Welcome to our interview and Fontlist series as part of the FontShop Celebrates: Women in Design week. During this series we interviewed a few of our favourite female designers. We then asked them to compile their own Fontlists of their top type picks, giving reasons as to why those particular faces tickled their fancy.
You set up Kontour back in 2000. What was/is the most challenging part about running your own foundry?
Sibylle Hagmann | “Finding the time to design and develop the typefaces I have ideas for.”
Who would you love to design a custom typeface for?
Sibylle Hagmann | “I would love to design a custom typeface for a design museum or collection. Lately I’ve also been looking at the type employed in the The New Yorker, a weekly magazine with a mix of reporting, commentary on politics, pop culture along with fiction, humour, and more. The publication itself was initially launched in 1925 which is why the characteristic display type used in the magazine and online connotes the ’20s. While this headline type is charming and refined as is, some letter shapes itch to be revised subtly. Perhaps a job for the mag’s upcoming 100th anniversary?”
You have taught in the field for a number of years. How have the methods and content changed, if at all?
Sibylle Hagmann | “Visual expression has been on the rise everywhere in the last couple of years, and methods of instruction and content are in constant flux. Student projects are continuously being adjusted to changing tools, techniques, and increasing levels of complexity. What remains constant though are the study of the basics of form, the intricacies of craft, and critical/design thinking.”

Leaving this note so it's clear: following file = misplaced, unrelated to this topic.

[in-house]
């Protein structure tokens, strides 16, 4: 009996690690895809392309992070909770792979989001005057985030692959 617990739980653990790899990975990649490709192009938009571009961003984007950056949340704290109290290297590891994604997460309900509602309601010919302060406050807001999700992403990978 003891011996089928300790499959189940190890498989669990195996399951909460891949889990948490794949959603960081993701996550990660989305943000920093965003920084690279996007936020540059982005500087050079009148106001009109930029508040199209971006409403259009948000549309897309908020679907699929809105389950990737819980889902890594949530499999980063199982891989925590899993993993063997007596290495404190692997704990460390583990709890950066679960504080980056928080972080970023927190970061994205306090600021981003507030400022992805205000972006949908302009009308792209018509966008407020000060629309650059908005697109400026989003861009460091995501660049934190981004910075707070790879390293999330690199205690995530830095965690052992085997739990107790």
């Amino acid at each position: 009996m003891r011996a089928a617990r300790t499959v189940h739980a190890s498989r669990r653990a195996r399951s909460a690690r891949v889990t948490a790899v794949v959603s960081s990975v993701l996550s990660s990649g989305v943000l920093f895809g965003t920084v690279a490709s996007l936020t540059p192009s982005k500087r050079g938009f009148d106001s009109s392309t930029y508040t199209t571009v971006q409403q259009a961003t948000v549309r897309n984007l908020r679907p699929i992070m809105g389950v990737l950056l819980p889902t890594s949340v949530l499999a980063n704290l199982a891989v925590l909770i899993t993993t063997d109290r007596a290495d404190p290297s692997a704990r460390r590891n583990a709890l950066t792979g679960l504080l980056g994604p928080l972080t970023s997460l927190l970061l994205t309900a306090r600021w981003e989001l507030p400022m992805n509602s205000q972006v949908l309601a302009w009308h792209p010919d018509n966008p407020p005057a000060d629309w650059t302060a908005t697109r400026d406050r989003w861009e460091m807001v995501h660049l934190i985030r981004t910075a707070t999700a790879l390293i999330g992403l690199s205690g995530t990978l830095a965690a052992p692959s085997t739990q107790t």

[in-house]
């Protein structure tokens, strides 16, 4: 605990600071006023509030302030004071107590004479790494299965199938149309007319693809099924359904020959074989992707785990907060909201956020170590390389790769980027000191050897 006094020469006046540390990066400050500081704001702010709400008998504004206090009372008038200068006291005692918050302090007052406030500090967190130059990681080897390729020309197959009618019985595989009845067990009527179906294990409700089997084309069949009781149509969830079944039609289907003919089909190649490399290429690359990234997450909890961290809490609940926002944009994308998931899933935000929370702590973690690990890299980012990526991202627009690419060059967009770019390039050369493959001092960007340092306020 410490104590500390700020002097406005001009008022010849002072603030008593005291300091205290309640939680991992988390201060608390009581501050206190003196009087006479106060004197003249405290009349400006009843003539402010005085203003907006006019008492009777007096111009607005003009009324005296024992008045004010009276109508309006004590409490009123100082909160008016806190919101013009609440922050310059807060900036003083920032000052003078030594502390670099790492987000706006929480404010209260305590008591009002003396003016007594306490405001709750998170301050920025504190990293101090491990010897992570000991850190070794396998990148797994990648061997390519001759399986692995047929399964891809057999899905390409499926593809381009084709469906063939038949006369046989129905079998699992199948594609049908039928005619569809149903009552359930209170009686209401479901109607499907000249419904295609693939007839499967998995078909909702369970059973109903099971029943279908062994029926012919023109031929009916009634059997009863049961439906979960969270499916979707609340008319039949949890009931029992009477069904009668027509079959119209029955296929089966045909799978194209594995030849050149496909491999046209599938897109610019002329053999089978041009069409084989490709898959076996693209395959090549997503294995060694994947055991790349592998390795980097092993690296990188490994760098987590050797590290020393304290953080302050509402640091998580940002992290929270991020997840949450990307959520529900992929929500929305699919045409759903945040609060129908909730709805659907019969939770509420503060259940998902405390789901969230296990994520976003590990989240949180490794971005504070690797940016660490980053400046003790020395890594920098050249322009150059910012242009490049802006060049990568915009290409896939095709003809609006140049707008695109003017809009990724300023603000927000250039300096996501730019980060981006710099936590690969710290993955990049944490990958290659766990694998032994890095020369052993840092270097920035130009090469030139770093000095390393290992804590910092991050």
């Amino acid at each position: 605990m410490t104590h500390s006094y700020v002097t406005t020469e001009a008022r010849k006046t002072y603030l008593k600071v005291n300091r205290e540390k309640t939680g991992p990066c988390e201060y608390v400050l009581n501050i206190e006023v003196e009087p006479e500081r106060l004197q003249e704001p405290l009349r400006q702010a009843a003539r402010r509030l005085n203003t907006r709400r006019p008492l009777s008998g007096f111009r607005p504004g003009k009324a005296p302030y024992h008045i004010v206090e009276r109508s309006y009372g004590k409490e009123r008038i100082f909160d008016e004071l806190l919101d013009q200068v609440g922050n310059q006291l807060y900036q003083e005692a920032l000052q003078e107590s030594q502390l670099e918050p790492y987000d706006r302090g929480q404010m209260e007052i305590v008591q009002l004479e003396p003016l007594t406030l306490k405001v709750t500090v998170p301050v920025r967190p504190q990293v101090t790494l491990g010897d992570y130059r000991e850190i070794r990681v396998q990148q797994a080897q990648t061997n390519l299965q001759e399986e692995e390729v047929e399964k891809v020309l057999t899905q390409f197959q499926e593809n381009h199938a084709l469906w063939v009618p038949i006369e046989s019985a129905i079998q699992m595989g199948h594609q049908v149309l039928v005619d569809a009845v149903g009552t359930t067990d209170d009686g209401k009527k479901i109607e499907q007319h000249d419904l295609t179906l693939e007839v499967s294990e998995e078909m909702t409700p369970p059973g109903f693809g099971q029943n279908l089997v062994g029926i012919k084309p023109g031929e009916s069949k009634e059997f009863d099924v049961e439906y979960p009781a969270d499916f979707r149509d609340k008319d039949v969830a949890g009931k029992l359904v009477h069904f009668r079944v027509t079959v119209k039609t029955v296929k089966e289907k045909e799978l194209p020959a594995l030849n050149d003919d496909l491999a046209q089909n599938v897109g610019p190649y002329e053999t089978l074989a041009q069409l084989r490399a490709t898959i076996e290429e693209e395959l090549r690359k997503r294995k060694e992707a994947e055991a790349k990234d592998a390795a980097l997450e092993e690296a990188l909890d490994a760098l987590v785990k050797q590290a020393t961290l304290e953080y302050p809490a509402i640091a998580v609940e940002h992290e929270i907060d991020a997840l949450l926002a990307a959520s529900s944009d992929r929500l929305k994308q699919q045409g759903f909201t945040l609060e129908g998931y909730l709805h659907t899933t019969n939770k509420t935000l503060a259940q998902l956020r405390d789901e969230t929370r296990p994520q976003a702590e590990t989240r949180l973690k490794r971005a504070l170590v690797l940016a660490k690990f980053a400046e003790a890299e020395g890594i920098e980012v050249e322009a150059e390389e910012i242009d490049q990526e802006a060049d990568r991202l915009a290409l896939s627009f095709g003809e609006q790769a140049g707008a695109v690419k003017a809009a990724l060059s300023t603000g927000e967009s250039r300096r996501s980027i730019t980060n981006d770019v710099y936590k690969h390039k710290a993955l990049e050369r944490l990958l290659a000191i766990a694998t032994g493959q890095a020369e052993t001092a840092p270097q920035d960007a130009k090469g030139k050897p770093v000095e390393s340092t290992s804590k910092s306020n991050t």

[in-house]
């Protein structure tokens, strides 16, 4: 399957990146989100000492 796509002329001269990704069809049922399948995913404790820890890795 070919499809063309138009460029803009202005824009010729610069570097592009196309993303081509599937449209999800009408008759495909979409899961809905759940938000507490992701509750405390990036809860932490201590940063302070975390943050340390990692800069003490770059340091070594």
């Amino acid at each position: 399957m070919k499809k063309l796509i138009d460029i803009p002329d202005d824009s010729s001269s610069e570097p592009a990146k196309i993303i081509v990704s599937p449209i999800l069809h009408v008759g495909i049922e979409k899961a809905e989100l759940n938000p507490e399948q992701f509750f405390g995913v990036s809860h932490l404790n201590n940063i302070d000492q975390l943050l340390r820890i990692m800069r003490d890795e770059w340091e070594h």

Since starting your career what has been greatest achievement to date?
Sibylle Hagmann | “In my mind the decision to have shifted the focus of my studio practice exclusively on type design.”
Last year, you gave a fantastic talk at TYPO San Francisco about GDR design. What was it that initially inspired you to investigate this period of design?
Sibylle Hagmann | “The initial focus of this study has been on how type design developed in the GDR after World War II juxtaposed to the advancements of typography in West Germany. My curiosity circled around how a cultural and economic vacuum influenced the GDR type industry. The geographic area that became Eastern Germany included cities, like, for example, Leipzig or Dresden, locations with extraordinary traditions in fine typography. This study also allowed me to become more familiar with these traditions. I find that “ingesting” research has almost always the effect of the material resurfacing and poring back out in a mentally processed manner. Before pursuing a similar study, I’m hoping to advance this one further sometime in the future.”